‘Scoob’ Review: A Goofy Movie That Will Please Animation Lovers

Never short on humor, Tony Cervone's film doesn't have any dull moment.
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Scoob never takes itself seriously, and neither should the viewer. Only then can he or she truly enjoy this flawed but entertaining animated movie.

SCOOB movie poster
SCOOB movie poster

Based on the Scooby-Doo animated franchise, Scoob is directed by , with a voice cast that features , , , , , and .

The opening sequence goes back in time to show how Shaggy (Will Forte) meets the talking dog Scooby-Doo (Frank Welker). Both are basically outcasts and when they find that they have something in common, a spark of friendship begins before they both meet the other members of the Mystery Gang.

Shaggy and Scooby as youngsters
Shaggy and Scooby as youngsters

To be honest, I never was a fan of the animated franchise. The reason is simple; I never saw anything particularly appealing about a talking dog, a scraggy loser, and a bunch of nerds driving around looking to solve seemingly metaphysical cases. But one look at the trailer of this 3D film and I made up my mind to see what I felt would be better than its 2D predecessors.

One thing that drew me to Scoob is the quality of the animation. I have always been a lover of animation (not all of them though) and I was impressed with how the 3D version of the characters bore a close resemblance to their 2D counterparts.

From the opening frame, I knew I was in for a wacky encounter; Shaggy and Scooby’s antics more than make up for whatever shortcomings the movie has.

Shaggy and Scooby
Shaggy and Scooby

When Scooby and Shaggy are singled out for the sinister purposes of the villainous Dick Dastardly (Jason Isaacs), the rest of the Mystery Gang must rally to save their friends as they become caught in a conspiracy that involves using an ancient skull to open the underworld.

When I saw some of the polarizing reviews that this film got, I shook my head, thinking to myself that most of the critics are missing the point; this movie isn’t supposed to make sense in the first place! The original franchise didn’t either, so why expect something different here? The purpose here is to create something hilariously entertaining that makes you forgive and forget whatever ridiculousness is shown onscreen.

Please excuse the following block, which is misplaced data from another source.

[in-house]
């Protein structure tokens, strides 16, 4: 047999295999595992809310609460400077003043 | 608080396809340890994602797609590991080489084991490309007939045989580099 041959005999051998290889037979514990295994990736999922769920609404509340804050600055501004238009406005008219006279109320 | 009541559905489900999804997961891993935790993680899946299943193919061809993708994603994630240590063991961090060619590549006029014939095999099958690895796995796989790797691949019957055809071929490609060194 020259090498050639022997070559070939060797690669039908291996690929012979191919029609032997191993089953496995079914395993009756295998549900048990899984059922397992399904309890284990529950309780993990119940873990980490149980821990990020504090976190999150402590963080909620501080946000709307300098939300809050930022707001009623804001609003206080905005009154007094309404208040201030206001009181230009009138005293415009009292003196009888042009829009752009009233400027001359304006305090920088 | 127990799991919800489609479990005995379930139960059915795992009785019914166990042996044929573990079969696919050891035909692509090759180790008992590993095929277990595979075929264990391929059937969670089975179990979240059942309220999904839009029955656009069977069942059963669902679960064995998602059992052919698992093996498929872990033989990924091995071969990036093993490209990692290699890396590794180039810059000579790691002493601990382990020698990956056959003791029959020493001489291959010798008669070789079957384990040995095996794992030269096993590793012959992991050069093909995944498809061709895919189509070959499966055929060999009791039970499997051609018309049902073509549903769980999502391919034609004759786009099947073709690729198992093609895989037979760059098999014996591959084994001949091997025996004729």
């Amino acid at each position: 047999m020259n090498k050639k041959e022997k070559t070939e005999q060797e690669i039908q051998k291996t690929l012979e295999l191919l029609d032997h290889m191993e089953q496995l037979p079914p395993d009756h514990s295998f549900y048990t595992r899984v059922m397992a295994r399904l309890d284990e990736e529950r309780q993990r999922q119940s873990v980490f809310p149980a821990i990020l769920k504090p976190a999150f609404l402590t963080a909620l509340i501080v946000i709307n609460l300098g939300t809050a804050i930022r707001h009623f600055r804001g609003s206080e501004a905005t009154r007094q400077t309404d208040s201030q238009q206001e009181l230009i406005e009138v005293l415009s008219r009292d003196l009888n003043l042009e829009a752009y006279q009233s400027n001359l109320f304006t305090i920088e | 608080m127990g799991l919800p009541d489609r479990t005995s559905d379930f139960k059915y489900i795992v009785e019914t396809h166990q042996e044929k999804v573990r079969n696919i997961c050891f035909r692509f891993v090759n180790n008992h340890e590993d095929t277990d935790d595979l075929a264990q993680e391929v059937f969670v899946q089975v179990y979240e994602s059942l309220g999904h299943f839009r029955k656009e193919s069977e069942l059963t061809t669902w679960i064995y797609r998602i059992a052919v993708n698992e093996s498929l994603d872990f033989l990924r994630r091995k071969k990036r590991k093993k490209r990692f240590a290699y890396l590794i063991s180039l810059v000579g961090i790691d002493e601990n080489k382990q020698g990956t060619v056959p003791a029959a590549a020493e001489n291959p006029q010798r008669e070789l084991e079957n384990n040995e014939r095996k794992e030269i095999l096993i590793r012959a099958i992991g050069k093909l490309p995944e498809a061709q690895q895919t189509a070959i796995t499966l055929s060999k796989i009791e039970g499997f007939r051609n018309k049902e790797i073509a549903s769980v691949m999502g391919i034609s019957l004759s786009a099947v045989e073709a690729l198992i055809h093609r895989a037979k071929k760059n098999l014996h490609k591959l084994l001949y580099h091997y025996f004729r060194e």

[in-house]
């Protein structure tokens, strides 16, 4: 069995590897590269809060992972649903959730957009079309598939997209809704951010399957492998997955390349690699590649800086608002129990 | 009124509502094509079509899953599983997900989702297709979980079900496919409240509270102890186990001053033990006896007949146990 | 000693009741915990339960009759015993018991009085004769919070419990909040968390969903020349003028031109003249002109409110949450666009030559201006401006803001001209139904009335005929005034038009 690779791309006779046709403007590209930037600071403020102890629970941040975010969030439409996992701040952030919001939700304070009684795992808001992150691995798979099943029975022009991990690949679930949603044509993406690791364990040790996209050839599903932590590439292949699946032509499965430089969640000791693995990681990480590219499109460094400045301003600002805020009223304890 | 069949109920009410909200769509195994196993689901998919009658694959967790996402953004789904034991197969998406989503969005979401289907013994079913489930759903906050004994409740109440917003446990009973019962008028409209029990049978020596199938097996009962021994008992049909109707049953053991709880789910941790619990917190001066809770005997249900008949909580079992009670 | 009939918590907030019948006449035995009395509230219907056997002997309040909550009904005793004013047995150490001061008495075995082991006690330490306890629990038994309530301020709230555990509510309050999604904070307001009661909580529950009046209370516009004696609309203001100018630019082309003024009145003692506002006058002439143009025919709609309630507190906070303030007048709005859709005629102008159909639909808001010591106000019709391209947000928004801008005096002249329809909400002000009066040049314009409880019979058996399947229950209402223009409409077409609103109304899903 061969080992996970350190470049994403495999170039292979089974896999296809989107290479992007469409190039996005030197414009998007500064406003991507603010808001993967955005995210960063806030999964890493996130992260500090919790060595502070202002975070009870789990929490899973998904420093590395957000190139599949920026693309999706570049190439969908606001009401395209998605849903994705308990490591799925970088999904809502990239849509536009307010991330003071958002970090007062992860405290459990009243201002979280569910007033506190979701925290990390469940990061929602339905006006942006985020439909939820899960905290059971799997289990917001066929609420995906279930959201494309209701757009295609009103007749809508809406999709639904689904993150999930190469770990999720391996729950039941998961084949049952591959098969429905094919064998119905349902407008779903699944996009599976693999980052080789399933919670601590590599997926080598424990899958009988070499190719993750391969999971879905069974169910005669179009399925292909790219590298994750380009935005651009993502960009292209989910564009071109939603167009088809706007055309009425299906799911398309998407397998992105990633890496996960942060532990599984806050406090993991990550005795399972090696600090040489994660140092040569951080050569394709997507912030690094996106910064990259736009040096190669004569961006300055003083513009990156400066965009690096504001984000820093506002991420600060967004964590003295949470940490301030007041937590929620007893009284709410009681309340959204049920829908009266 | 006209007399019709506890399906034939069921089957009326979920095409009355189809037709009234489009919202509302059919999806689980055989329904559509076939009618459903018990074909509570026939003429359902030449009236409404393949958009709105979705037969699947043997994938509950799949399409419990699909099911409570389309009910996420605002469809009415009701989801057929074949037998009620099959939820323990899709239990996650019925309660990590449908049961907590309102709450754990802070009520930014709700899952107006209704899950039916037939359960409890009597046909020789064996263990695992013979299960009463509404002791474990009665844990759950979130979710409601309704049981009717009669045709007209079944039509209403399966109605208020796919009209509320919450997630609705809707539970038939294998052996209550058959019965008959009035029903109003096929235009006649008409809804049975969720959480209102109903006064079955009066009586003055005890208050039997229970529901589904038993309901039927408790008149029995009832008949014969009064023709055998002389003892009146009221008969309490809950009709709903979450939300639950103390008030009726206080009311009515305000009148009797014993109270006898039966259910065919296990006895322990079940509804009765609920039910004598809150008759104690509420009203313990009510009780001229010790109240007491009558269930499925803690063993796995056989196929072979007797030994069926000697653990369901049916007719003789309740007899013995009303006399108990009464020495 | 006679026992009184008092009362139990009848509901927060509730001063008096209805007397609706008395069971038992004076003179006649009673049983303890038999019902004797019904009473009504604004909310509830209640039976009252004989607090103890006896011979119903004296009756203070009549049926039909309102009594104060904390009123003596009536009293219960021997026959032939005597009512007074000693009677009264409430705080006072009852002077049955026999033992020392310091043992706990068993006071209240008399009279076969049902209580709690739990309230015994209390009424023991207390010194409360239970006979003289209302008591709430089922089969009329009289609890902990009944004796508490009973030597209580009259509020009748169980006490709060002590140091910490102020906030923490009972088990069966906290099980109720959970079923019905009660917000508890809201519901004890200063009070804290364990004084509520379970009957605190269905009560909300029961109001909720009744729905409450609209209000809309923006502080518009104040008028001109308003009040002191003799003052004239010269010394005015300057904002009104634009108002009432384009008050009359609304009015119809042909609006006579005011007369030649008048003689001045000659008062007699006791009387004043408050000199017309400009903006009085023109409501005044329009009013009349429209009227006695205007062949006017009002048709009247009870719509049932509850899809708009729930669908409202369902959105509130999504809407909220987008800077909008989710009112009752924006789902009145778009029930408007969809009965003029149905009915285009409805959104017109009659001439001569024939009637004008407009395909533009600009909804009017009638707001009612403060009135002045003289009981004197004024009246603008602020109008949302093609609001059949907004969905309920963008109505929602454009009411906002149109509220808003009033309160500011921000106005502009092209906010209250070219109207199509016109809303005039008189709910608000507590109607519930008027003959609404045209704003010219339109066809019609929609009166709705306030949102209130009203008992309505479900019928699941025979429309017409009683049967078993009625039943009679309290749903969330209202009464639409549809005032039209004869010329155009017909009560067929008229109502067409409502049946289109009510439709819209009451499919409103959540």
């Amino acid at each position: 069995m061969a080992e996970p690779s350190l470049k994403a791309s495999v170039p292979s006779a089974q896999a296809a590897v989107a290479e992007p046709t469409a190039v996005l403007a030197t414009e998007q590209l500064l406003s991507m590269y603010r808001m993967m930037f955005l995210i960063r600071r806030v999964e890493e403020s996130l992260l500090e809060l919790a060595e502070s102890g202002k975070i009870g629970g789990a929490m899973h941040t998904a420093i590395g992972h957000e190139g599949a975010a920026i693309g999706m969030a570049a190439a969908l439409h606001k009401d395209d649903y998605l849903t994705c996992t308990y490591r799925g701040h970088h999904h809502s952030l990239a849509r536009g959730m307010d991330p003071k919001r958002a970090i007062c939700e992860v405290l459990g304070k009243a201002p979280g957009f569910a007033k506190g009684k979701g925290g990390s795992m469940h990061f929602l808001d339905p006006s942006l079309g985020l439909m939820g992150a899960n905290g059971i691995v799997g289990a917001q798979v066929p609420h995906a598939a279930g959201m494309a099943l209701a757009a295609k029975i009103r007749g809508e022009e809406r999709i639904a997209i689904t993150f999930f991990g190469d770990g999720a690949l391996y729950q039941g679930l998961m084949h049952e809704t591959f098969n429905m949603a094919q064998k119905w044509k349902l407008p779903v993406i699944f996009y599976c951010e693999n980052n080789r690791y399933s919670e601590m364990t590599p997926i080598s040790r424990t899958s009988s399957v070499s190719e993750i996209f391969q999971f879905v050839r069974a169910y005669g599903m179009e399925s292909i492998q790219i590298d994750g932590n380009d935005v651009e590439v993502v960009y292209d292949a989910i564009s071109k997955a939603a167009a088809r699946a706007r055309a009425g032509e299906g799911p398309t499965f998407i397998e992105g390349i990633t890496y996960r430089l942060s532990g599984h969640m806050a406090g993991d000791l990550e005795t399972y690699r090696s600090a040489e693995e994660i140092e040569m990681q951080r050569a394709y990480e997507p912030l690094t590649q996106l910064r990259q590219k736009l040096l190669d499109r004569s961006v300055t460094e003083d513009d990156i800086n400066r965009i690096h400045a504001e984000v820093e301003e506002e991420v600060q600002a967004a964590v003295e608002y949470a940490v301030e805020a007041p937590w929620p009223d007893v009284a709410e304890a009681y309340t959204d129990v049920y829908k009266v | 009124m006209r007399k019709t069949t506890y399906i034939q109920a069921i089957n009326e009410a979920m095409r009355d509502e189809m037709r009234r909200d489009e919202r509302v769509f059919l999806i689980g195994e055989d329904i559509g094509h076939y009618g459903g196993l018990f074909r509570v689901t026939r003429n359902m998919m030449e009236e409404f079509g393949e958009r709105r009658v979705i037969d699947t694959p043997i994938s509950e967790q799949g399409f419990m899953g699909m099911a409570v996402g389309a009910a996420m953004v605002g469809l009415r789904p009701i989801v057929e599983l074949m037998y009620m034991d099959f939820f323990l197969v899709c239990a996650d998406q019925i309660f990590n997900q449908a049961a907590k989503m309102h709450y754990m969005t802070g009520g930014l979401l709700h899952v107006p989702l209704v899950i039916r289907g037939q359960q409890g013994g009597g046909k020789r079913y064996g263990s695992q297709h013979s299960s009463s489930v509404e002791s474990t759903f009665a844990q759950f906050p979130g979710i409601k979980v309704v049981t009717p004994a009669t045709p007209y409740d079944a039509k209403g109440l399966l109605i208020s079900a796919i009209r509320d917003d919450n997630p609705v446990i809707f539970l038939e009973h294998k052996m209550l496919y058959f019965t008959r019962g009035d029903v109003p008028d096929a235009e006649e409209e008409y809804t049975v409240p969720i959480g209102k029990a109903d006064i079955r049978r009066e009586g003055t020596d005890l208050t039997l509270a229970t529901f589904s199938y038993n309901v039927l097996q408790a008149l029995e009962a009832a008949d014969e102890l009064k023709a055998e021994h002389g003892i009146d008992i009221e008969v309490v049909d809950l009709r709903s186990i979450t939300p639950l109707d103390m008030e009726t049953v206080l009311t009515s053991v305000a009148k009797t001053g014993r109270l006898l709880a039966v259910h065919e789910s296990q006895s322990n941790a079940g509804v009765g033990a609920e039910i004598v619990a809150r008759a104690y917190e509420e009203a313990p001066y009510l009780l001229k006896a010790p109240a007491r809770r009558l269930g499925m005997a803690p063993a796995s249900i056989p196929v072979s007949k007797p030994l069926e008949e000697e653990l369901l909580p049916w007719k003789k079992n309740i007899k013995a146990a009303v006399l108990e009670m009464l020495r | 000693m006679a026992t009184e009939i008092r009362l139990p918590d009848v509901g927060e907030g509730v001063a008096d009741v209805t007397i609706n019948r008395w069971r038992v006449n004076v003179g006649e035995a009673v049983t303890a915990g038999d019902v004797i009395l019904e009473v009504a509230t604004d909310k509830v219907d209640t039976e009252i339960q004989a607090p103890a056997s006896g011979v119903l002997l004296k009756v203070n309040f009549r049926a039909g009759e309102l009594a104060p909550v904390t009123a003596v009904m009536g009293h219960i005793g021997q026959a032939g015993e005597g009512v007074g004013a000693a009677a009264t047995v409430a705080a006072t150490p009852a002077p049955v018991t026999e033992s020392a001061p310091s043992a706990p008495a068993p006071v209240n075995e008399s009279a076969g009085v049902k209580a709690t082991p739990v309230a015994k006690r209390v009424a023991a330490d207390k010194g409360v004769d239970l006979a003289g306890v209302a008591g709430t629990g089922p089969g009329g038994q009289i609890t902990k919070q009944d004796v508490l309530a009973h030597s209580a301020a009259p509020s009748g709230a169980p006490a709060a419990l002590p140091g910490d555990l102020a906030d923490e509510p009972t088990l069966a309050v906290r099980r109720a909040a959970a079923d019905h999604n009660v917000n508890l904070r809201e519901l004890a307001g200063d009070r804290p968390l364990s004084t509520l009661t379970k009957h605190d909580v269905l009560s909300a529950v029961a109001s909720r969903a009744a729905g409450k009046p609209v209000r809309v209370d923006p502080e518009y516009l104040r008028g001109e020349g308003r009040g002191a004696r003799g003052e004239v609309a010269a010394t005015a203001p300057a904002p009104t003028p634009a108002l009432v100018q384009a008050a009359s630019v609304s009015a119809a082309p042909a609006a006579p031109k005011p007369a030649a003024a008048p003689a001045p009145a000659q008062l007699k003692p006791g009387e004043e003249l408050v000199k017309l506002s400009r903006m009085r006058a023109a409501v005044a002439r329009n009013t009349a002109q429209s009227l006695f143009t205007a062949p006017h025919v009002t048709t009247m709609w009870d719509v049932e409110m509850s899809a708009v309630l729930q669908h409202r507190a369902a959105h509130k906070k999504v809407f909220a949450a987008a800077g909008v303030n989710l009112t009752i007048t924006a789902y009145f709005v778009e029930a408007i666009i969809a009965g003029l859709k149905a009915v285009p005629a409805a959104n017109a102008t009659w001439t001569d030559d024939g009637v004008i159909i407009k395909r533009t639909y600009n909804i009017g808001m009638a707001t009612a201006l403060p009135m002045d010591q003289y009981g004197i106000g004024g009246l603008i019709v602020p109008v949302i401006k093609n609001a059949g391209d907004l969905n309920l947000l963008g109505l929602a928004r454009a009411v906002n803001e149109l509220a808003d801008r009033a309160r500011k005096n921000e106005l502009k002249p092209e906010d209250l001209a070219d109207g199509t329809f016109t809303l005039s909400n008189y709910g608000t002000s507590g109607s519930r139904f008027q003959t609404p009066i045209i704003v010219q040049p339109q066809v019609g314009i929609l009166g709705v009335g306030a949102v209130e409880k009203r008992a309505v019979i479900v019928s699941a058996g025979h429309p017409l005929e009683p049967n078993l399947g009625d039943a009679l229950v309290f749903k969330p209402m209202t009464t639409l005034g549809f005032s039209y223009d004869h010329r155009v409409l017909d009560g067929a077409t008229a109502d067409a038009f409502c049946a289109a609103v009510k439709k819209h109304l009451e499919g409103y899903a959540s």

I loved the character designs, the vibrant color of the animation, and the humor that was never in short supply. If the director aimed to please animation lovers, then they have succeeded. That is the only thing that matters.

The rest of the gang

Their misadventures put Shaggy and Scooby’s friendship to the test, and that’s something I was glad to see. At a point, their conflict drives them apart and by the time the third act is almost over, a lot of lessons on the importance of friendship and loyalty have been learned.

The villain himself is as crazy as you’d expect from a movie of this sort. While he doesn’t compare with some of the greatest antagonists we’ve seen in animated flicks, his banter with his accomplices and opponents make him fun to watch. Jason Isaacs does a pretty good job.

The villain, Dick Dastardly
The villain, Dick Dastardly

I’d like to commend Mark Wahlberg’s performance as Blue Falcon, the second generation superhero that helps Scooby, Shaggy, and the rest of the gang in their confrontation with Dastardly. Without spoiling any major thing about the character, let me say that he proved to be the biggest, clownishly funny individual (after Scooby of course).

For me, Scoob never had a dull moment, and though the final battle was a little underwhelming, it sure made me laugh a lot. I recommend it for those who want to just sit back and have a good time.

Rating: 6/10.

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